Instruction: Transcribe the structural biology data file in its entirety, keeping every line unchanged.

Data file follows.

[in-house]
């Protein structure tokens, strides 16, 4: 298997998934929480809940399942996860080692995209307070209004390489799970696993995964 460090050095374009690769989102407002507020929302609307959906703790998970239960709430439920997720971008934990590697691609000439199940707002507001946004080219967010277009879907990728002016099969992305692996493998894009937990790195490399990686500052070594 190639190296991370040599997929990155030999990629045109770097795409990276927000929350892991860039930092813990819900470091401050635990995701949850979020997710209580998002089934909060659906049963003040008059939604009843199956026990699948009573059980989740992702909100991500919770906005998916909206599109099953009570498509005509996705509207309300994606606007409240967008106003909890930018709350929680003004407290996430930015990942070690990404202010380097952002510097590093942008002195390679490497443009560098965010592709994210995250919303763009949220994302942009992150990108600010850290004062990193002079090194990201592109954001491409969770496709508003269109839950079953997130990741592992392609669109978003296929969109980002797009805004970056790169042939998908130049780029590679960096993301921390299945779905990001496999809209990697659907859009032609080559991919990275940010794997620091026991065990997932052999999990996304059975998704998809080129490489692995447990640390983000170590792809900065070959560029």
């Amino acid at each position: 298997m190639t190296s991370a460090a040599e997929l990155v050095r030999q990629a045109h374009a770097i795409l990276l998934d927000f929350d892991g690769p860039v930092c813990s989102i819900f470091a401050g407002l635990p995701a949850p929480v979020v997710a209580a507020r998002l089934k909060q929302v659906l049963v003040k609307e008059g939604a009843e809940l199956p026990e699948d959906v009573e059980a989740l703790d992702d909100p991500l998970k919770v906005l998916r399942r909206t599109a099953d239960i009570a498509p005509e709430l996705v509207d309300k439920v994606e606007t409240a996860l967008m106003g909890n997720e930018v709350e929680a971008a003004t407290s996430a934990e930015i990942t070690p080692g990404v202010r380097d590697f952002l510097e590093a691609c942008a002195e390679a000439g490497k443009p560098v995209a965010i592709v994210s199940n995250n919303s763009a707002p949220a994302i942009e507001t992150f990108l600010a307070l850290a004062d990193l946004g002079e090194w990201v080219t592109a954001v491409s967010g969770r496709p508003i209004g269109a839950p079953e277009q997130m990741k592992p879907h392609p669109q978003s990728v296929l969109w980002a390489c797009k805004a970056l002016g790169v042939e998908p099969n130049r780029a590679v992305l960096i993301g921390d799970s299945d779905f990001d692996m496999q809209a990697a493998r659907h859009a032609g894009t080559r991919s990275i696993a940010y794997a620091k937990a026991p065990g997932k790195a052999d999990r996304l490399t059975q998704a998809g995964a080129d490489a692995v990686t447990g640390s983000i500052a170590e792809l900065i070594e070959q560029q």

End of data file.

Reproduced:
[in-house]
């Protein structure tokens, strides 16, 4: 298997998934929480809940399942996860080692995209307070209004390489799970696993995964 460090050095374009690769989102407002507020929302609307959906703790998970239960709430439920997720971008934990590697691609000439199940707002507001946004080219967010277009879907990728002016099969992305692996493998894009937990790195490399990686500052070594 190639190296991370040599997929990155030999990629045109770097795409990276927000929350892991860039930092813990819900470091401050635990995701949850979020997710209580998002089934909060659906049963003040008059939604009843199956026990699948009573059980989740992702909100991500919770906005998916909206599109099953009570498509005509996705509207309300994606606007409240967008106003909890930018709350929680003004407290996430930015990942070690990404202010380097952002510097590093942008002195390679490497443009560098965010592709994210995250919303763009949220994302942009992150990108600010850290004062990193002079090194990201592109954001491409969770496709508003269109839950079953997130990741592992392609669109978003296929969109980002797009805004970056790169042939998908130049780029590679960096993301921390299945779905990001496999809209990697659907859009032609080559991919990275940010794997620091026991065990997932052999999990996304059975998704998809080129490489692995447990640390983000170590792809900065070959560029």
């Amino acid at each position: 298997m190639t190296s991370a460090a040599e997929l990155v050095r030999q990629a045109h374009a770097i795409l990276l998934d927000f929350d892991g690769p860039v930092c813990s989102i819900f470091a401050g407002l635990p995701a949850p929480v979020v997710a209580a507020r998002l089934k909060q929302v659906l049963v003040k609307e008059g939604a009843e809940l199956p026990e699948d959906v009573e059980a989740l703790d992702d909100p991500l998970k919770v906005l998916r399942r909206t599109a099953d239960i009570a498509p005509e709430l996705v509207d309300k439920v994606e606007t409240a996860l967008m106003g909890n997720e930018v709350e929680a971008a003004t407290s996430a934990e930015i990942t070690p080692g990404v202010r380097d590697f952002l510097e590093a691609c942008a002195e390679a000439g490497k443009p560098v995209a965010i592709v994210s199940n995250n919303s763009a707002p949220a994302i942009e507001t992150f990108l600010a307070l850290a004062d990193l946004g002079e090194w990201v080219t592109a954001v491409s967010g969770r496709p508003i209004g269109a839950p079953e277009q997130m990741k592992p879907h392609p669109q978003s990728v296929l969109w980002a390489c797009k805004a970056l002016g790169v042939e998908p099969n130049r780029a590679v992305l960096i993301g921390d799970s299945d779905f990001d692996m496999q809209a990697a493998r659907h859009a032609g894009t080559r991919s990275i696993a940010y794997a620091k937990a026991p065990g997932k790195a052999d999990r996304l490399t059975q998704a998809g995964a080129d490489a692995v990686t447990g640390s983000i500052a170590e792809l900065i070594e070959q560029q």